as many economists predict — history is telling investors to stay on the sidelines, at least for the short term. In the first half...
If a recession is on the way — as many economists predict — history is telling investors to stay on the sidelines, at least for the short term.
In the first half of a recession, as well as the 12 months leading up to one, stocks have fallen sharply, according to Tobias Levkovich, chief U.S. equity strategist for Citi Investment Research.
Since 1953, the Standard & Poor’s 500 index has dropped 25.6 percent, on average, from its peak before a recession to its nadir during one.
If there’s a recession — though Citi forecasts the U.S. will avert one — Levkovich sees the S&P 500 falling 15 to 20 percent from its most recent peak of 1,576.09, set Oct. 11. That would imply a bottom of 1,260.87.
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But stock declines are concentrated almost entirely in the first half of a recession, Levkovich says. Since the one in 1953 to 1954, the S&P 500 has gained during the latter half of a recession.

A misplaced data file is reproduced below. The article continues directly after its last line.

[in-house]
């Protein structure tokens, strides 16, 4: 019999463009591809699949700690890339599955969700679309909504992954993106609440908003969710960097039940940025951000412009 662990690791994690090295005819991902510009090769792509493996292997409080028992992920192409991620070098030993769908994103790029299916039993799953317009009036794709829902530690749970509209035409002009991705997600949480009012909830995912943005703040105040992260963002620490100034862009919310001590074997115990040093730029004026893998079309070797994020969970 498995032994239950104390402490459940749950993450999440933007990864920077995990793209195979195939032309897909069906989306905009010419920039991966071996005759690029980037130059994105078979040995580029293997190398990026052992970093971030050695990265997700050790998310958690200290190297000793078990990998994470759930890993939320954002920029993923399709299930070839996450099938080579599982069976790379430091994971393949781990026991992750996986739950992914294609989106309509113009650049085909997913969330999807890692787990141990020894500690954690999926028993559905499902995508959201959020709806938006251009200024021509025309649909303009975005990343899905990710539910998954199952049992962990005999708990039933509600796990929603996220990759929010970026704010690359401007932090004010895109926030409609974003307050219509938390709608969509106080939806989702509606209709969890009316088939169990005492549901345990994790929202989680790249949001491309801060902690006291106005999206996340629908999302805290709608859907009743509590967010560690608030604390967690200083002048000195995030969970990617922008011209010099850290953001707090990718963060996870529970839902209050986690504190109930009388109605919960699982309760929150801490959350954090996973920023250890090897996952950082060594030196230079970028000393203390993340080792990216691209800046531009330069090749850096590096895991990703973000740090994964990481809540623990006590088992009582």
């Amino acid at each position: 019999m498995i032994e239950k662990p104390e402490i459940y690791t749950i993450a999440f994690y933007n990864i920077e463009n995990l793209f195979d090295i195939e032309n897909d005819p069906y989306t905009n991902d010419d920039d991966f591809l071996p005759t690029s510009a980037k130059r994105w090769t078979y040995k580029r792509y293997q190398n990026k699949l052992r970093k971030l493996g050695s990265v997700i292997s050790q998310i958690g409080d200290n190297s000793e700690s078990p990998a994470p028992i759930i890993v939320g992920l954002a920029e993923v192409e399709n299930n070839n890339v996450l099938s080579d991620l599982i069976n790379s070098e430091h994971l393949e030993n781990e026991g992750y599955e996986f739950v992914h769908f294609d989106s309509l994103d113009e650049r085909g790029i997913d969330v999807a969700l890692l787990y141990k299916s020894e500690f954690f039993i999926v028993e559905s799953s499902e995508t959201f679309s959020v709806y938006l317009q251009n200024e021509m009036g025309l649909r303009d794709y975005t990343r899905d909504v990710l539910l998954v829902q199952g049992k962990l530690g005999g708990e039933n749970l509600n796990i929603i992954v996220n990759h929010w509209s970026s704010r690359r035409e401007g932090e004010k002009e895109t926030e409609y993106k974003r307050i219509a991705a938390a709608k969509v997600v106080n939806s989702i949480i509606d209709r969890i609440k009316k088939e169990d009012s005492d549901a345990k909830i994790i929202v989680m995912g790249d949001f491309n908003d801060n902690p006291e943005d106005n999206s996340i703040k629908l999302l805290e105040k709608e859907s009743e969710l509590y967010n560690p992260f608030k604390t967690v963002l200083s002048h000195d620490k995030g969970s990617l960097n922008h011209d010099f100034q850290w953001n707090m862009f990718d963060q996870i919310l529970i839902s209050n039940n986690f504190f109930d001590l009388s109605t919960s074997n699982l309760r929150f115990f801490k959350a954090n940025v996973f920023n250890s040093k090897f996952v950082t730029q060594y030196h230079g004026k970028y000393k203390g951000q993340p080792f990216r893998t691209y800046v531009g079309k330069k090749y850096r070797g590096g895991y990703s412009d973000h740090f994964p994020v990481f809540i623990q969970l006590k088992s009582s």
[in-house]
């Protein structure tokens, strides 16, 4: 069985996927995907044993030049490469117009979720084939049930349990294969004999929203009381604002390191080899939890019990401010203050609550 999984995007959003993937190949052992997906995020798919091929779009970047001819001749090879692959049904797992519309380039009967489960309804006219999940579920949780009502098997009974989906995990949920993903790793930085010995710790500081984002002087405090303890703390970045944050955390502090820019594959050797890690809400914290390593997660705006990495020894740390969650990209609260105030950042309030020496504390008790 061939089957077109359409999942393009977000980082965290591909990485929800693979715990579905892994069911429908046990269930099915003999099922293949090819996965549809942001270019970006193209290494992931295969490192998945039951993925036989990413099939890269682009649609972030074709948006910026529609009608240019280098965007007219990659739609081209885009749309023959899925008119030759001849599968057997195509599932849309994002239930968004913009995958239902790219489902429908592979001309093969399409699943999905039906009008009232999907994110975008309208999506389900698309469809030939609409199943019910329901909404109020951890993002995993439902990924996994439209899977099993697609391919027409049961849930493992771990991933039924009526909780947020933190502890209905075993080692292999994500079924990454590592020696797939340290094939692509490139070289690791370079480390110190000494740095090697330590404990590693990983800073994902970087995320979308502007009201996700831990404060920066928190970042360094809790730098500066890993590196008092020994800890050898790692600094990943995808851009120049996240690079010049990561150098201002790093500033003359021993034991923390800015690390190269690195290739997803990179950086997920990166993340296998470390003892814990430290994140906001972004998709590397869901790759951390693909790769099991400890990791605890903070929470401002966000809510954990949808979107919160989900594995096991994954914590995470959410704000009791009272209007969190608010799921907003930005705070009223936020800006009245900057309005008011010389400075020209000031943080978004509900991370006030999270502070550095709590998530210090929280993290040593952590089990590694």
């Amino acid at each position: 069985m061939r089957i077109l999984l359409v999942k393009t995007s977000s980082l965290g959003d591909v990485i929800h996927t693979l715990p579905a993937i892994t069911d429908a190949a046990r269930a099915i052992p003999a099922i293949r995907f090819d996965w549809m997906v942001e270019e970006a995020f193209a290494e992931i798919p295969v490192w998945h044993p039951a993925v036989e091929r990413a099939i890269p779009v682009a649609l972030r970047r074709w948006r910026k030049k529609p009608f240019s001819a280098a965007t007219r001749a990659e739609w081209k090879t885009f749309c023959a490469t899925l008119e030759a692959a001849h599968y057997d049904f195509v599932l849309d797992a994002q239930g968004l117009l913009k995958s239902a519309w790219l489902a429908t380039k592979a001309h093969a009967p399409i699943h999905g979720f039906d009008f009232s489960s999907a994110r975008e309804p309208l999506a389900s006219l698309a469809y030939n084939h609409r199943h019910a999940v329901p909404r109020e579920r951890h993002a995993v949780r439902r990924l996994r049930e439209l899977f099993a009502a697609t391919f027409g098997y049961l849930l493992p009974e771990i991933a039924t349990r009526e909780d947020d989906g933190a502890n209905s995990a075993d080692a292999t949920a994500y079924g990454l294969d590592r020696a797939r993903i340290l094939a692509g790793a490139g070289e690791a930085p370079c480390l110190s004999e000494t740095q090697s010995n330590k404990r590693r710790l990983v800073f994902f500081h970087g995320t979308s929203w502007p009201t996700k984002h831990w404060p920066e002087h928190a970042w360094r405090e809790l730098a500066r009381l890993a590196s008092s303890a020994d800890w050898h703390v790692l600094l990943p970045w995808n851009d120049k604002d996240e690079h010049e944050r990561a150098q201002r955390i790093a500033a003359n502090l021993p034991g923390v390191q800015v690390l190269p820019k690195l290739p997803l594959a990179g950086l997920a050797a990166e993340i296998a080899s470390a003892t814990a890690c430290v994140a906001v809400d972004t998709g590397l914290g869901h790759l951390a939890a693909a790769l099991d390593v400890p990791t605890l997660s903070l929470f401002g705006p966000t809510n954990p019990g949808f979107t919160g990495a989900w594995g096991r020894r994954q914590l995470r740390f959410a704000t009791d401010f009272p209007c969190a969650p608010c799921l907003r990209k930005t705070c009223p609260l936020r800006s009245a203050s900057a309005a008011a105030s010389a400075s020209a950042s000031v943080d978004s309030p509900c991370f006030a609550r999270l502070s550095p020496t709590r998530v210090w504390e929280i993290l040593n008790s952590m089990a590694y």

The second-half gains have been so strong that in recessions, on average, stocks have historically gained.
Merrill Lynch economist David Rosenberg, one of the more pessimistic on Wall Street, says the United States may already be in a recession. He says the typical recession lasts 10 months, so investors hoping to buy stocks at the bottom should wait until May or June.
“This is not a train you will want to stand in front of for at least the next six months if in fact our analysis is correct in that a recession has just begun.”
He recommends high-quality bonds, predicting the yield on the 10-year Treasury will drop to 3.5 percent from 3.8 percent. Bond yields move opposite of prices.